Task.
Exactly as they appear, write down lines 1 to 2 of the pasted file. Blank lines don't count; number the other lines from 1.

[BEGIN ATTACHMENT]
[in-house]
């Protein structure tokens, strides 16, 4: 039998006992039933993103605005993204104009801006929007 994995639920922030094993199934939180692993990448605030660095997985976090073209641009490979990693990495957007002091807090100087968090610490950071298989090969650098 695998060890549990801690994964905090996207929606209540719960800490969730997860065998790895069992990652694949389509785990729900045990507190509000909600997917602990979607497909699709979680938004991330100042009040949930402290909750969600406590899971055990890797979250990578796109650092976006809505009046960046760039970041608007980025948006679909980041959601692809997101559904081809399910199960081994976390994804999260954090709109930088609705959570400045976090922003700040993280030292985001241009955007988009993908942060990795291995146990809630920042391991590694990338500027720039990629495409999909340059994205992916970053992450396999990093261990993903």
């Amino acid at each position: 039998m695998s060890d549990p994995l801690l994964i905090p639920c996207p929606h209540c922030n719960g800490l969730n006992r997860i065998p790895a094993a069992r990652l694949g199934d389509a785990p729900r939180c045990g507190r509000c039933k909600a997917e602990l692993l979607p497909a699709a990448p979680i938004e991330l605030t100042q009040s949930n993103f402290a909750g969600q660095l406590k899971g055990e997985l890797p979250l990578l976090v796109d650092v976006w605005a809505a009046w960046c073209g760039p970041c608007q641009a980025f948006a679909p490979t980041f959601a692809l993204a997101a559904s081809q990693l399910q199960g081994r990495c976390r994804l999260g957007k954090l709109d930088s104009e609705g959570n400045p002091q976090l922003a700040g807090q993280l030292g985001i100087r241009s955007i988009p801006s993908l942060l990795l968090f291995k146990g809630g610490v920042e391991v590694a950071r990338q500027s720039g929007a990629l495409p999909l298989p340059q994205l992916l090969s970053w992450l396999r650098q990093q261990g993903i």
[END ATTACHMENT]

[in-house]
């Protein structure tokens, strides 16, 4: 039998006992039933993103605005993204104009801006929007 994995639920922030094993199934939180692993990448605030660095997985976090073209641009490979990693990495957007002091807090100087968090610490950071298989090969650098 695998060890549990801690994964905090996207929606209540719960800490969730997860065998790895069992990652694949389509785990729900045990507190509000909600997917602990979607497909699709979680938004991330100042009040949930402290909750969600406590899971055990890797979250990578796109650092976006809505009046960046760039970041608007980025948006679909980041959601692809997101559904081809399910199960081994976390994804999260954090709109930088609705959570400045976090922003700040993280030292985001241009955007988009993908942060990795291995146990809630920042391991590694990338500027720039990629495409999909340059994205992916970053992450396999990093261990993903």